Lawyer's quip makes CJP wonder if Imran 'wants to breach law'.

ISLAMABAD -- While the Supreme Court on Friday wondered whether PTI Chairman Imran Khan would breach the law during his long march to the capital, the Islamabad High Court observed that the administration is empowered to grant permission for a jalsa, but the decision must be taken in accordance with the fundamental rights of assembly and without hampering citizens' freedom of movement.

During the hearing of a federal government contempt case against the PTI leadership, Chief Justice of Pakistan (CJP) Umar Ata Bandial asked Salman Akram Raja, the counsel for the former prime minister: 'Would you expect he (Imran Khan) will breach the law?'

The observation came when the counsel, in response to Additional Attorney General Chaudhry Aamir Rehman's earlier suggestion to the court that PTI be asked to hold the rally in a peaceful manner, said he had no specific instructions in this regard.

Heading a five-judge SC bench, the CJP observed that in contempt cases, the court could not issue any directive and referred to the Nov 8 dissenting note of Justice Yahya Afridi in the contempt case in which the judge had expressed his reservations over the issuance of directives to the inspector general of Punjab regarding the registration of an FIR of the Wazirabad firing incident in which Imran Khan was also injured.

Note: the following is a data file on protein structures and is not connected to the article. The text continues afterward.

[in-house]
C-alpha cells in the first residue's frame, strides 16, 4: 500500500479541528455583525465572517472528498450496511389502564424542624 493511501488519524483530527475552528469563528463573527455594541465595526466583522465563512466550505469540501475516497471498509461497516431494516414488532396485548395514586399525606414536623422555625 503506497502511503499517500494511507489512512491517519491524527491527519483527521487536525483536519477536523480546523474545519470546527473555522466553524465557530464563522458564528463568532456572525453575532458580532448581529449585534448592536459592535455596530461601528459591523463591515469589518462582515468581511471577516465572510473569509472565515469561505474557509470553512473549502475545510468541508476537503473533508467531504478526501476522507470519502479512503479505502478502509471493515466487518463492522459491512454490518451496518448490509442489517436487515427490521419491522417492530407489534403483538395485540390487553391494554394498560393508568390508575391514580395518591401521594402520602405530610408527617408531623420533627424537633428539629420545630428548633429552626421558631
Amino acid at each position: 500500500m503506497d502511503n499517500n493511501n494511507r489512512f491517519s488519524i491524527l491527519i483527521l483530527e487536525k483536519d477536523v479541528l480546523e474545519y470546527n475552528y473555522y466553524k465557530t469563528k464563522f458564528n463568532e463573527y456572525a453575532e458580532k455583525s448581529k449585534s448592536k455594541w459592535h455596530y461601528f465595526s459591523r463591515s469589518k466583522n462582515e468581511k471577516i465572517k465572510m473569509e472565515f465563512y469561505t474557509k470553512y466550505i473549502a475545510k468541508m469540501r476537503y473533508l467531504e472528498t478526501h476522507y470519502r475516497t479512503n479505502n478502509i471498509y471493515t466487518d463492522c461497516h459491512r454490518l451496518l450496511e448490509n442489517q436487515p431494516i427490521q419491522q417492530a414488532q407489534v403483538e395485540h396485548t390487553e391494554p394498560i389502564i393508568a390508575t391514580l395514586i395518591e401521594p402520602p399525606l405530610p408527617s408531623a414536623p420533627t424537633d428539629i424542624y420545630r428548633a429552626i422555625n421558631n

IHC CJ seeks balance between party's right of assembly, free movement of citizens

At the outset of the hearing, government's counsel Salman Aslam Butt told the SC bench that on behalf of the interior ministry, he had furnished a statement with newspaper clippings and a USB containing clips and screenshots of Twitter accounts of different PTI leaders.

He claimed that the contents of USB depict the intention of the party leaders to reach D-Chowk on May 25 instead of confining themselves to the ground between sectors H-9 and G-9 despite the court's ruling against doing so.

He said Imran Khan had stated in his reply that he could not receive the court order in time due to jammers around him, but the contents showed he and other party leaders were in touch with each other through cellphones and even giving interviews to different TV channels and sharing posts on Twitter.

Justice Ijaz-ul-Ahsan observed that it would be better if copies of the USB were provided to the respondents, which was instantly provided to Salman Akram Raja in the courtroom.

The CJP observed that the court expected that Imran Khan would respond to the contents, and then it would...

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